CHRISTMAS Day saw the last regular service at one of Bexhill’s landmark churches, which has closed its doors after more than a century of Christian worship.
St Andrew’s Church in Wickham Avenue was dedicated in 1900 and is part of the Bexhill parish team ministry, overseen by the Rev Canon Edward Bryant, who himself stands down as team rector next month after 12 years in Bexhill. He will, however, continue as rural dean for the time being.
Father Edward said financial worries were a pressing concern for churches at both national and diocesan level, and added: “One of the reasons for the sad demise of St Andrew’s has been its problems in making ends meet. We can expect other churches to find themselves in the same situation.”
He added: “St Andrew’s has had a wonderful and valued ministry in the town centre for over a hundred years and it will be greatly missed. It is right to pay tribute to its faithful congregation who have supported it and cherished it over many years.”
A traditional Anglican church, St Andrew’s has always followed the Book of Common Prayer. A final Eucharist to celebrate its life and witness will be held there on Sunday, January 8 at 10am, led by the Archdeacon of Lewes and Hastings, the Venerable Phillip Jones.
It is hoped that, diary permitting, the Bishop of Chichester, may also attend.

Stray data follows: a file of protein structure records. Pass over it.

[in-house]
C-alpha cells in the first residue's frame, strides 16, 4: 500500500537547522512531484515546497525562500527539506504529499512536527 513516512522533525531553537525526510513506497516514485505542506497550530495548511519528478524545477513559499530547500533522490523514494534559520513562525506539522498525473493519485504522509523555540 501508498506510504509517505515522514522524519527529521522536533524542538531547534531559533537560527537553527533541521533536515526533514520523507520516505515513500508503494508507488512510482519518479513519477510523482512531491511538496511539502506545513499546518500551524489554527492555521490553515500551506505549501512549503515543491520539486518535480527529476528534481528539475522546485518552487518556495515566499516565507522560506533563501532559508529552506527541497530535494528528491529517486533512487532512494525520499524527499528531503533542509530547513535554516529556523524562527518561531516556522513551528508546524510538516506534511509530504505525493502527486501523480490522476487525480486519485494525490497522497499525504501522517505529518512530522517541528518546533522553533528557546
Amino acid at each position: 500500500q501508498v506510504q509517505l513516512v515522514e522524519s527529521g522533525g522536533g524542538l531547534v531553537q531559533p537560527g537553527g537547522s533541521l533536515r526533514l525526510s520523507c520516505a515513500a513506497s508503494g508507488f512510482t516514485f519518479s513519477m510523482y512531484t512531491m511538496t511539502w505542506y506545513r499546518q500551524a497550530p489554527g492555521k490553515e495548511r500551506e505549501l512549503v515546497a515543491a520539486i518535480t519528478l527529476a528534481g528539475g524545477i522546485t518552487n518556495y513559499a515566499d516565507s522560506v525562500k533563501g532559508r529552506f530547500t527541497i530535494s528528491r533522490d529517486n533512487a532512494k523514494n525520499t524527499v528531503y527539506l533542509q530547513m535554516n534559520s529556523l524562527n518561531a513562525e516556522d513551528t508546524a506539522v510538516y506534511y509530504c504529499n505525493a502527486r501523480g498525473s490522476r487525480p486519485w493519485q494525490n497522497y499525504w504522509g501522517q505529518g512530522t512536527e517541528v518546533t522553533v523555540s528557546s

It is likely that many members of St Andrew’s congregation will in future worship at one of the other two churches in the team ministry - St Michael’s in Glassenbury Drive, Bexhill, or St Peter’s in Bexhill Old Town.
Father Edward said: “That is, of course, up to the individual. St Andrew’s is unusual in that it has no particular parish attached to it and has been what is known as a chapel of ease. No decision has yet been made on what is to become of the building itself.”
St Andrew’s was built in 1900 to a design by Joseph Barker Daniel Wall (1849-1923) who lived in Bexhill from 1887, where he worked as an architect and surveyor, helping to develop the town which features many houses designed by him.
St Andrew’s is of flint construction and has cement-faced lancets. It does not have a tower or spire, but instead a bellcote. Its aisles are separated by iron piers and it has a short chancel.